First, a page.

The extravagance of royal upholsteries can be gauged by the expenditure on the state beds in the palaces. For that bed " hung " by Charles II. for his Queen at Hampton Court the upholsteries, according to Evelyn, cost £8,000. But that extravagance paled before that of the French King who prepared a gorgeous bed for Marie Antoinette. That indeed was a costly piece of furniture, the embroideries of pearls and other rare materials bringing up the total cost of the bed to 131,820 livres. Incidentally, upon the death of that ill-fated queen the French Government spent upon her coffin only 7 francs !
The upholsterer hung the four-posters of Stuart and even later days with rich hangings, and made embroidered coverlets. Curtains were deemed indispensable ; "Under the curtains" was a common expression for " in bed" ; and a " curtain lecture" was a phrase not unknown in Charles Dickens's day, for he wrote of Mr Caudle's misfortunes and of a lecture he could not avoid.
We are apt to look upon the luxuries of Elizabethan days as entirely confined to the wealthy. That does not appear to have been the case, for Harrison, writing in reference to the comfort of English homes at that time, says : " The use of costly furniture has descended even into the inferior artificers, and many farmers who have learned to garnish their joyned beds with tapestrie and silk hangings, whereas our fathers, yea and we ourselves, have lain full oft upon straw pallets . . . and a good round log for a pillow."
In the Verney Letters mention is made of an unusual bed made for a widow, the hangings of which were all of black. This bed, made in 1638, was truly a sad sight, for all the room hangings as well as those of the bed were black. The outfit included thirteen pieces of " blacke clothe hanginges, three yardes deepe and foure and a halfe yardes longe, and two others three yardes deepe and three yardes longe."
The Elizabethan period is a landmark in upholstery, in that it was then that fixed upholstery made its appearance. Previous to that time loose " quysshons " (cushions) had been used. With the newer style rare fabrics were sought, and there was much demand for the products of the looms of Genoa and Venice. Then came English embroidery, and afterwards printed chintzes and ornamental fabrics, many of the latter being used as temporary coverings until the petit point needlework was ready to replace them.
Some of these old materials are to be found upon the chairs for which they were originally made ; one of the finest collections of richly upholstered old furniture is at Knole Park, where there is so much Jacobean carving. The collection of textiles belonging to the Earl of Dalkeith includes many interesting pieces, among them tapestry table covers finished between 1689 and 1705, quilted green silk covers with wadded applique design in coloured silks, embroidered with the monogram E.C.M. (Elizabeth Cavendish Montagu), worked towards the close of the seventeenth century ; and curtains of woollen rep made with an embroidered pattern of stems done in coloured silks, about the second half of the seventeenth century.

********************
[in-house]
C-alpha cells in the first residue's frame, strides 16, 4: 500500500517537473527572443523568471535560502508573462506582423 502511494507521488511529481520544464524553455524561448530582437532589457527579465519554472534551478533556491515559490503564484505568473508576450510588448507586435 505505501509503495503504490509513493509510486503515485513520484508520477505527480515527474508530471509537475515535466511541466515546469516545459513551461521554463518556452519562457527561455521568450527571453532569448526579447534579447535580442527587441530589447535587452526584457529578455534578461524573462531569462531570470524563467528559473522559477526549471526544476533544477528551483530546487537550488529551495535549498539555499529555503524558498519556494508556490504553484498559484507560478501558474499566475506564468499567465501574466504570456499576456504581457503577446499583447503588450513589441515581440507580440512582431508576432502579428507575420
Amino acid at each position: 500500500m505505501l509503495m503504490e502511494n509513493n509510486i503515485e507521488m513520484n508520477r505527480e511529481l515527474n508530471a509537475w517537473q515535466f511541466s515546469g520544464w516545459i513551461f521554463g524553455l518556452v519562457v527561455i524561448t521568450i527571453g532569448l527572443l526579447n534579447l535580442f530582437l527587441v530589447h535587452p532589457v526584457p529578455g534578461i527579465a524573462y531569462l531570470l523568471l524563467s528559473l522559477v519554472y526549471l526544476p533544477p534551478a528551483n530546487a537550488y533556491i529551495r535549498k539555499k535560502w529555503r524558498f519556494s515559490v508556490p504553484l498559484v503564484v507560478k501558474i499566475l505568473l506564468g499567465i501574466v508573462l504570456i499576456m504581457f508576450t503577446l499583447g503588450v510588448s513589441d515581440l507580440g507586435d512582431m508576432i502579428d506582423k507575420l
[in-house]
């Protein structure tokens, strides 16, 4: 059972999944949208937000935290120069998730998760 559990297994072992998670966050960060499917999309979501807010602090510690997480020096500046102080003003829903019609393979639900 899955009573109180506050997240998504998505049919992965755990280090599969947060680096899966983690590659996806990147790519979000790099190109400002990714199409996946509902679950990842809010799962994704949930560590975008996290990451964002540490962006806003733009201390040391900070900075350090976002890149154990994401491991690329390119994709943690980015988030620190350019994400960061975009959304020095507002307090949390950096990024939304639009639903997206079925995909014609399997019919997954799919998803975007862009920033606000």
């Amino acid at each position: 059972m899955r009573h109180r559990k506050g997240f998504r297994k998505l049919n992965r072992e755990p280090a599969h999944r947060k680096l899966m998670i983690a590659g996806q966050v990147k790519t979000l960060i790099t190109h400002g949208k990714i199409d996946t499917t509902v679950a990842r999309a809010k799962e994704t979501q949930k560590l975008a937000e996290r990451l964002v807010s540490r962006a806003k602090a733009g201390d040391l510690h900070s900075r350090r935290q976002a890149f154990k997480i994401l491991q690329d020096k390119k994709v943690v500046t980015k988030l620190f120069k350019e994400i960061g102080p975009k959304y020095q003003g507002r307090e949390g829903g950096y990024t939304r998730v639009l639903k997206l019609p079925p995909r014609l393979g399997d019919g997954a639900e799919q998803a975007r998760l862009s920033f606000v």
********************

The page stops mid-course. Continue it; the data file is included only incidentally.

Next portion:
One of the most enthusiastic specialists on old English chintzes is Mr F. W. Phillips, of the Manor House, Hitchin, who in the charming little booklet descriptive of these old - world upholsteries says: "It is difficult to write dispassionately of old English chintzes, so soft is their touch, so delicate their faded colours, and so enchanting is the old-world scent ever clinging to them, that one's tendency is to overlook their technical faults and praise them unreservedly." It is with such feelings as those that the home connoisseur regards the faded fabrics that once made the living-room and the bed-chamber so homelike.
So beautiful and appropriate were those old Georgian chintzes that efforts have been made to reproduce them by modern processes, and very successfully has this been done. The collection at Hitchin includes many examples of these delightful prints stamped by hand with boxwood blocks by the " calico printer," whose apprentice mixed the colours for his use. Very beautiful are some of the colour prints representing Chinese taste. Those designs in which the pheasant and the peacock figure are reminiscent of the exotic birds upon Worcester and Chelsea porcelain. Mr Phillips tells of the Toiles de Jouy which, he says, may be regarded as " engravings upon cloth." They originated at Jouy in the Valley of Bievre near Versailles, and were subsequently made at Old Ford in England. Some of these latter include charming rustic scenes, many being signed by the names of the artists who worked upon them. Such old chintzes were especially suitable for bed hangings and wall panelling, as well as for curtains and coverings of chairs. They were made from the close of the reign of Queen Anne until nearly the end of the eighteenth century. The earlier examples of English chintzes were better than those made in France at the same time. But French art advanced, and towards the close of the century excelled that of this country. There is a peculiar charm about such old fabrics, and when the collector is able to secure genuine antiques he is advised to do so when restoring an antique room or rehanging an ancient bed. Failing that, the pleasing reproductions procured by Mr Phillips are good substitutes.